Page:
Designing MCMC transition density, possibly via the proposal density in rejection sampling, by optimisation for optimal mixing.
The simplest way to do this is to do a “pilot” run to estimate optimal mixing kernels then use the adapted mixing kernels, discarding the suspect samples from the pilot run as suspect. This wastes some effort but is theoretically simple. Alternatively you could do this dynamically, online, which is called Adaptive MCMC. There are then some theoretical wrinkles.
I do wish to maximise the mixing rate by some criterion. If I already know my mixing rate is bad without optimising, which is why I am optimising, how do I get the simulations against which to conduct the optimisation? How do we optimise simultaneously for maximising mixing rate and minimising rejection rate? Fearnhead and Taylor (2013) summarise some options here for an objective function. One that seems sufficient for publication of typical MCMC papers is Expected Squared Jump Distance, ESJD (which is more precisely an expected squared Mahalanobis distance) between samples, which minimises the lag-1 autocorrelation, which is in practice most of what we do.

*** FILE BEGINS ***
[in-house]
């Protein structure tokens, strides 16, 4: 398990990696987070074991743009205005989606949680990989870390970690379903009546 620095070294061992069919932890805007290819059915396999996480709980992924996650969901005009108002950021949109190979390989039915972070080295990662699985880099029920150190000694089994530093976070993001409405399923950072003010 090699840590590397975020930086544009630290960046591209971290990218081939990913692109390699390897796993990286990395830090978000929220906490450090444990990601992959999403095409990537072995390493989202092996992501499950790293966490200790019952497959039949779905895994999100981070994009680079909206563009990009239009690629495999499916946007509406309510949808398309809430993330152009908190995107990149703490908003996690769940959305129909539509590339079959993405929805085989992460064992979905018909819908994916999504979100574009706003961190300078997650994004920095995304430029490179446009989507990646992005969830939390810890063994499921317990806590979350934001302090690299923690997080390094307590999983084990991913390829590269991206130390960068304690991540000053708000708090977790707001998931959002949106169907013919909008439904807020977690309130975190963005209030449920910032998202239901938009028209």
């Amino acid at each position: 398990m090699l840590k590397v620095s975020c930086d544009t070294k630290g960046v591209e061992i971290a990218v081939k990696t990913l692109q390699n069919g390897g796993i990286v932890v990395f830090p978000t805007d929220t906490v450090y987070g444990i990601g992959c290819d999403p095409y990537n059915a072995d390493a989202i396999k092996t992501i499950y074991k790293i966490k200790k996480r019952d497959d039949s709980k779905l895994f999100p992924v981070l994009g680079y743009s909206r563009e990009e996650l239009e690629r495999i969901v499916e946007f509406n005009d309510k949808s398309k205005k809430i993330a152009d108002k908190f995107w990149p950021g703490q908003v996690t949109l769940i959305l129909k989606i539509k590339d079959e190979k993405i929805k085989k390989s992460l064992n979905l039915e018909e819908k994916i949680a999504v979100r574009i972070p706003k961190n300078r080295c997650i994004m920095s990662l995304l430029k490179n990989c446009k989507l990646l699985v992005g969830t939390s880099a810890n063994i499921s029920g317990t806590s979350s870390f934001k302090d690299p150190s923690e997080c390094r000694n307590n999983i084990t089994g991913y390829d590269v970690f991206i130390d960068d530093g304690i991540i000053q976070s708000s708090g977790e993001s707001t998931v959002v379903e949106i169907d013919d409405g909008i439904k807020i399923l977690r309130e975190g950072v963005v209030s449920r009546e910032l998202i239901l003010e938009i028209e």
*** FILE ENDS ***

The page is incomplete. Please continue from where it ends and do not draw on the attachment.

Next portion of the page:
Designing the proposal density is often easy for an independent rejection sampler. That is precisely the cross-entropy method. For Markov chain, though the success criterion is muddier. AFAICT the cross entropy trick does not apply for non-i.i.d. samples.
In Sequential Monte Carlo, which is not MCMC, we do not need to be so sensitive to changing the proposal parameters, since there is no stationary distribution argument. See Fearnhead and Taylor (2013).